Everybody has an idea of which dreams they want to fulfill before they die, whether it's formally inscribed on a legal pad or simply a promise one's secretly made to oneself. At Stichting Ambulance Wens Nederland — or Ambulance Wish Foundation Netherlands — it is their mission to make terminally ill people's dreams come true.
Kees Veldboer, a retired ambulance driver, and his wife, nurse Ineke Veldboer, are the brains behind the operation, which came about almost by mistake.
"In November 2006, I moved a patient from one hospital to another hospital and we had time to spare," Kees Veldboer told Mic. The hospital receiving the dying man, Mario Stefanutto, said there was a hold-up almost immediately after they'd transferred him to a stretcher and they couldn't receive him right away.
"The man was very ill and had not gone outside for a long time and did not want to go back," Veldboer recalled. So, when the ambulance driver asked Stefanutto what he would like to do, he said he wanted to go to Rotterdam harbor.
"We stayed there for an hour and it was a beautiful, sunny day. And he told me he had sailed for many years and being there brought him so much joy, and we asked him if we would like to go sailing again." Stefanutto said he would love to, but was unable to, given he was bedbound.
Veldboer immediately began arranging for Stefanutto to go on a boat while still on a gurney. "I saw him laughing [on the boat]. He was ill, he was going to die, but he was laughing. It meant a lot for him and then I got the idea to start this foundation. I saw it was very important for him to have his last wish come true."
Since then, the Dutch charity has helped fulfill almost 7,000 wishes, Veldboer said. The foundation operates entirely on donations. Often those whose wishes have been fulfilled ask for donations from loved ones when they die, in lieu of flowers, for example, Veldboer explained, which has helped enormously. He and his wife work on the foundation seven days a week.
Wishes have ranged from one patient visiting a favorite Rembrandt painting one last time to another going to the beach with her dog, like she did when she was healthy. "We can't make them better but we can give so much to them. We can help them a lot and that's what we do. That's what's important in my eyes," the former ambulance driver shared.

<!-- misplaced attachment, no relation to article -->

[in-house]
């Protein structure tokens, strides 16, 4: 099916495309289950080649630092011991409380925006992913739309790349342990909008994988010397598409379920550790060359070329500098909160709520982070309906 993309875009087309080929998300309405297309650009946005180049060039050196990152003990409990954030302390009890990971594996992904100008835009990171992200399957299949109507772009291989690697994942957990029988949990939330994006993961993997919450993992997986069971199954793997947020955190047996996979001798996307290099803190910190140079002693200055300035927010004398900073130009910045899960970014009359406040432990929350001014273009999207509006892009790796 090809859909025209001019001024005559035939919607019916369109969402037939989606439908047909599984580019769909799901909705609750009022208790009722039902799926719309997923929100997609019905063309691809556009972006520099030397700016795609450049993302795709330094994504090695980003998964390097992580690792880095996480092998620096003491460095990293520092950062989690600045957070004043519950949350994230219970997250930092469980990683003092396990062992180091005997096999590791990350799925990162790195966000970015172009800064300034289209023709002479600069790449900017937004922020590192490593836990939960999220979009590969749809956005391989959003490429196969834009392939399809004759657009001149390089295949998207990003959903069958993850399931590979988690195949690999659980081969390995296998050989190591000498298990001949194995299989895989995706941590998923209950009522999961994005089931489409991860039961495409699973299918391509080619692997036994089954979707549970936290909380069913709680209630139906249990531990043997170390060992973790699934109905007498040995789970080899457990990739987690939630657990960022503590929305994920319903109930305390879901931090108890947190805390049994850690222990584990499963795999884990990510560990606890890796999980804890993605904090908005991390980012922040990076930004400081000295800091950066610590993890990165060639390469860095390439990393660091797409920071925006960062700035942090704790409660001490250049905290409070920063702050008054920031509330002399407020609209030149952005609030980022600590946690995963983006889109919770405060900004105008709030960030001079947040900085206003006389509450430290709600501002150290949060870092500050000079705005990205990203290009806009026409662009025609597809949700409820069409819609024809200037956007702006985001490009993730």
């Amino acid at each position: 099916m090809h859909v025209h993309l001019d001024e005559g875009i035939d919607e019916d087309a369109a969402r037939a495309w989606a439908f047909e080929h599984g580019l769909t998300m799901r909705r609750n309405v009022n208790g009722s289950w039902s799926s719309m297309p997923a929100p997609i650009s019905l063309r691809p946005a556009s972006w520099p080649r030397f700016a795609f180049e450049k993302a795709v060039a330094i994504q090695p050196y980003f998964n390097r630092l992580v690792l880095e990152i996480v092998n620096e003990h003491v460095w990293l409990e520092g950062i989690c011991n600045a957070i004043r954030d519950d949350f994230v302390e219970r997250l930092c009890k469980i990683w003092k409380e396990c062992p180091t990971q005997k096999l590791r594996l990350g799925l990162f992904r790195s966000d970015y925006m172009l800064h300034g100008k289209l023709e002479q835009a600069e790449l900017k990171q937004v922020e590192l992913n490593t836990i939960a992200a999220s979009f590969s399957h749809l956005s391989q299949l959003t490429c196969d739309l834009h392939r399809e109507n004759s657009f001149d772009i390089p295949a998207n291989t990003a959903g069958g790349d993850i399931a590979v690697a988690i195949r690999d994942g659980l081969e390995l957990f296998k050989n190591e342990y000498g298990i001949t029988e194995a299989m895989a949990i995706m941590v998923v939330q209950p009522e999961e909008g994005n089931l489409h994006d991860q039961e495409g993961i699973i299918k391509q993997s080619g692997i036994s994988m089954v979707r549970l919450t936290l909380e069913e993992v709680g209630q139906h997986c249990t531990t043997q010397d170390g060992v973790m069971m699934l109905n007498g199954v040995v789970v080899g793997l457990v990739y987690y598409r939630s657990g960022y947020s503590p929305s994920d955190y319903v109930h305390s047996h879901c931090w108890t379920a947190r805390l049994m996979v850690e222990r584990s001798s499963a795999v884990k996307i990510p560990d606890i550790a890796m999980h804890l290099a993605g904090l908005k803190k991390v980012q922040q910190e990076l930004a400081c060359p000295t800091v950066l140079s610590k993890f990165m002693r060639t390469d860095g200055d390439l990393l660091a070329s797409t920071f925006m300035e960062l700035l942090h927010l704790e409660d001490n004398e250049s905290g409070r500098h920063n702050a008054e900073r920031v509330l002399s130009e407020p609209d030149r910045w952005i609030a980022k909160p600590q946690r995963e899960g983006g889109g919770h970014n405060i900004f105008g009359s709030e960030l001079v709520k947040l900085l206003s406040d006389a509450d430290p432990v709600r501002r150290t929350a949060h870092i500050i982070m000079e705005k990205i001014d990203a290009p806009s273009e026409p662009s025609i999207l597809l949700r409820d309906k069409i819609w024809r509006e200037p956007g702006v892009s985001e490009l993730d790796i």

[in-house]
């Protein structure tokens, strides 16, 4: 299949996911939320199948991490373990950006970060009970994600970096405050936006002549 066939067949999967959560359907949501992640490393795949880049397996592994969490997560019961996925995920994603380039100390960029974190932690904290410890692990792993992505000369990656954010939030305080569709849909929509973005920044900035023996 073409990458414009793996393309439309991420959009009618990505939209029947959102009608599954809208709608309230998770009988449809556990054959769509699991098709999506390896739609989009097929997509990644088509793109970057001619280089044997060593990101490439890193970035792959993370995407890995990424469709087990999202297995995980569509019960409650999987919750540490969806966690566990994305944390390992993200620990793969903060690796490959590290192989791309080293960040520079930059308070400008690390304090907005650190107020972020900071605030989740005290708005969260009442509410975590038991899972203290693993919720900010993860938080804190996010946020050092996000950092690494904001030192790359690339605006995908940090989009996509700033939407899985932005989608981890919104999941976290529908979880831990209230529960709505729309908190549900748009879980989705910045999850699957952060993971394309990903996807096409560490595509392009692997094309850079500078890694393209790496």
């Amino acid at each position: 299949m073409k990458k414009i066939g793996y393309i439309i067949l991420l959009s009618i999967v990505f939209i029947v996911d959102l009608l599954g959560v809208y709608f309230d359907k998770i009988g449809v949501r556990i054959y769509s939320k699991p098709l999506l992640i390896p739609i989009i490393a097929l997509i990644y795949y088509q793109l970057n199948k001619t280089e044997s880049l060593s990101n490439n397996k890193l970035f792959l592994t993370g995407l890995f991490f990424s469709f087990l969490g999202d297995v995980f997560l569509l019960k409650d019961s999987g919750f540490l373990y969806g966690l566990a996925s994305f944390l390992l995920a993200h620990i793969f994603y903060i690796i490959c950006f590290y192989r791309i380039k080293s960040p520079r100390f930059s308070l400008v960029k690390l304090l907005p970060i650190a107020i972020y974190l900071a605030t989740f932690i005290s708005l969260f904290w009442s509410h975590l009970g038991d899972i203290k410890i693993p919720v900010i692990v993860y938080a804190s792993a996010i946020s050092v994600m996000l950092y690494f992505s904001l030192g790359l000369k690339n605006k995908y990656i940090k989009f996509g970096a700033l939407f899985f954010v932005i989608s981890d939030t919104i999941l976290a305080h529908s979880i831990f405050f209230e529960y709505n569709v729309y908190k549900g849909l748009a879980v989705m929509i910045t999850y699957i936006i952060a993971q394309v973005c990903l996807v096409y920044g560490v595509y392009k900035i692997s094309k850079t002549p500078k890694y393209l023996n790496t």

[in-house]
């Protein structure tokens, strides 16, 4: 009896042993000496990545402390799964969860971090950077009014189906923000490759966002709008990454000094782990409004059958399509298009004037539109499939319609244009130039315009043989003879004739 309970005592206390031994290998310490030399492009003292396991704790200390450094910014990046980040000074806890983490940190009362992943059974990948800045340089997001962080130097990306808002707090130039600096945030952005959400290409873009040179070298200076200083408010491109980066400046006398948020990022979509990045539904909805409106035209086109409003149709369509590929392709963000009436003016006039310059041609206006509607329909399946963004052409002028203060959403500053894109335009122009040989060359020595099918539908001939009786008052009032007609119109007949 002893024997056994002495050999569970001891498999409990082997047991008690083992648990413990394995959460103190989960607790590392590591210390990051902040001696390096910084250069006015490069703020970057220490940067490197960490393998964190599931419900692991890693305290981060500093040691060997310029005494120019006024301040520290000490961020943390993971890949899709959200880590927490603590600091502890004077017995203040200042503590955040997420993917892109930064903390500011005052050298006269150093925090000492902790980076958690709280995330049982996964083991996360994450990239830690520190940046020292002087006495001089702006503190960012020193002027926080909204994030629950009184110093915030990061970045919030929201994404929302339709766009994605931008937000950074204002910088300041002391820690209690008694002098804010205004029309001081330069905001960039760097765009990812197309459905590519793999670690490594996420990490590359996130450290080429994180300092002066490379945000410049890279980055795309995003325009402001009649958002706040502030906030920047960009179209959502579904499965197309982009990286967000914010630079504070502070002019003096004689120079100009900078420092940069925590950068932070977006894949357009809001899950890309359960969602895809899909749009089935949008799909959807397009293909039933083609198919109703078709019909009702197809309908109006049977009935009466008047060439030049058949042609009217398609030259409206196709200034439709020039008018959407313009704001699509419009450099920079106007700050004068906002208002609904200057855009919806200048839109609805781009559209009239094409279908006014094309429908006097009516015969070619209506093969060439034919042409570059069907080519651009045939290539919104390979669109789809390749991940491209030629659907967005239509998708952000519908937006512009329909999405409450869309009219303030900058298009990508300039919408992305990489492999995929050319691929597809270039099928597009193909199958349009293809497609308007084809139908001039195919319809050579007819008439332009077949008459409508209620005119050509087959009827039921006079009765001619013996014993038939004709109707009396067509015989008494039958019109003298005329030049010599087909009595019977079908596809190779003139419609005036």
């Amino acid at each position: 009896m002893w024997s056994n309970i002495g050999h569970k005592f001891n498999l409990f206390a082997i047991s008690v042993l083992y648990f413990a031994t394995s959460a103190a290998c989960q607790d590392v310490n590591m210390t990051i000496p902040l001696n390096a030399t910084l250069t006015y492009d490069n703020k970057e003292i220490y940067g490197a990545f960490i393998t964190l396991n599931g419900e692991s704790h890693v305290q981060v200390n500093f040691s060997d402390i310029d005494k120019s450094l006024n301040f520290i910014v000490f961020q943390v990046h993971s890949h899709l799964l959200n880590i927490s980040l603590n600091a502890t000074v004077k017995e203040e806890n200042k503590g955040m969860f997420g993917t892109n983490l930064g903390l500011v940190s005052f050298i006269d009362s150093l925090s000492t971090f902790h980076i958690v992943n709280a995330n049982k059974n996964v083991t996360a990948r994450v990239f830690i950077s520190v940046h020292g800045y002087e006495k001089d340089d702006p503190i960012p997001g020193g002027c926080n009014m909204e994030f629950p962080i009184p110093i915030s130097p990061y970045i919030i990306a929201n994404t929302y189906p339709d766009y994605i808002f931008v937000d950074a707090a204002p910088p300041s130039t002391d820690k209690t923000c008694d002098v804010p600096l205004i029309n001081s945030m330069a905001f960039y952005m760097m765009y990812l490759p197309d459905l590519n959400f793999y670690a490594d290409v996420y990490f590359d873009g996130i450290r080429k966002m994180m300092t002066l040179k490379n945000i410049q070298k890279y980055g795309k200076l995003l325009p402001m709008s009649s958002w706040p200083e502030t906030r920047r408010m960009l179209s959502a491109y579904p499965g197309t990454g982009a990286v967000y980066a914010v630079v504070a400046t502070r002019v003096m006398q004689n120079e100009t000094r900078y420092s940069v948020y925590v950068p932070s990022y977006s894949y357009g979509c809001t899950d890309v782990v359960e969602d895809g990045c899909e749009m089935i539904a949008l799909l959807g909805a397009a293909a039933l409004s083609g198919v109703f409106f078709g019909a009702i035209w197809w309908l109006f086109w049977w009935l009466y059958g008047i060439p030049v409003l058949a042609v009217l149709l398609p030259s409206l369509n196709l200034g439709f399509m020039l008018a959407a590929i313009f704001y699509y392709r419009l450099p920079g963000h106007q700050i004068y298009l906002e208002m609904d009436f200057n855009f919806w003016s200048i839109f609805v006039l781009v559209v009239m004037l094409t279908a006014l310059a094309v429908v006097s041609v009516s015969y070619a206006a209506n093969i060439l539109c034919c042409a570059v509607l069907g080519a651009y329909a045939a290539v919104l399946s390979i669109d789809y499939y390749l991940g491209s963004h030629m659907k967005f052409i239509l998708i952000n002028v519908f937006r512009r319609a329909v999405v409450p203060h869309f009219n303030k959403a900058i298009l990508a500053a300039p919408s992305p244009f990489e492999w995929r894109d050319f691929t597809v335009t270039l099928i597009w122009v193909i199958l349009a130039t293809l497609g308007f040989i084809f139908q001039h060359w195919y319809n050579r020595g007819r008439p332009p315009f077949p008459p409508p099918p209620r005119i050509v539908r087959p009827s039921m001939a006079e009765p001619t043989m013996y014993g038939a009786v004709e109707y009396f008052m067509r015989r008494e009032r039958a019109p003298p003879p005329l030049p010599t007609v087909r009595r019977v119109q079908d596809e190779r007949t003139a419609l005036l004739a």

Veldboer said, no matter the challenges, they go to great lengths to fulfill last wishes. One woman confined to her bed wanted to see the snow atop an Austrian mountain. "We went up [the mountain] with the stretcher and we put her in the middle of the snow. She wouldn't believe we would make it happen and she had tears streaming from her eyes."
The oldest patient they've worked with is 102 years old, whose wish was to ride a horse once more. Veldboer described gently lifting her onto a horse with a team of people. She rode for a few meters and was then placed in a horse-drawn carriage.
The youngest patient they've helped was an 8-month-old baby, who had never been home and whose parents wanted to spend the day there with her. There was a lot of medical equipment attached to the baby, which made the transfer difficult, but they found a way to successfully move her home for a day.
"We hope to start in the USA and we have had a lot of reactions from there." Furthermore, from Oct. 20-21, Veldboer will travel to the United Kingdom to give a presentation to 50 volunteers in the hopes of opening a U.K. branch, too. They already operate in Belgium, Sweden, Germany and Israel.
"I hope this foundation, in a couple years, is all over the world."
"The most important thing is to give and not to take," Veldboer said of the message he wanted people to get from their story. "When you give a lot, you get so much back. I have nothing money[-wise], but I have everything. My life changed a lot [after starting the foundation] and I'm a rich man now. I have not a lot of money, but I am rich. Everyday I can make people happy."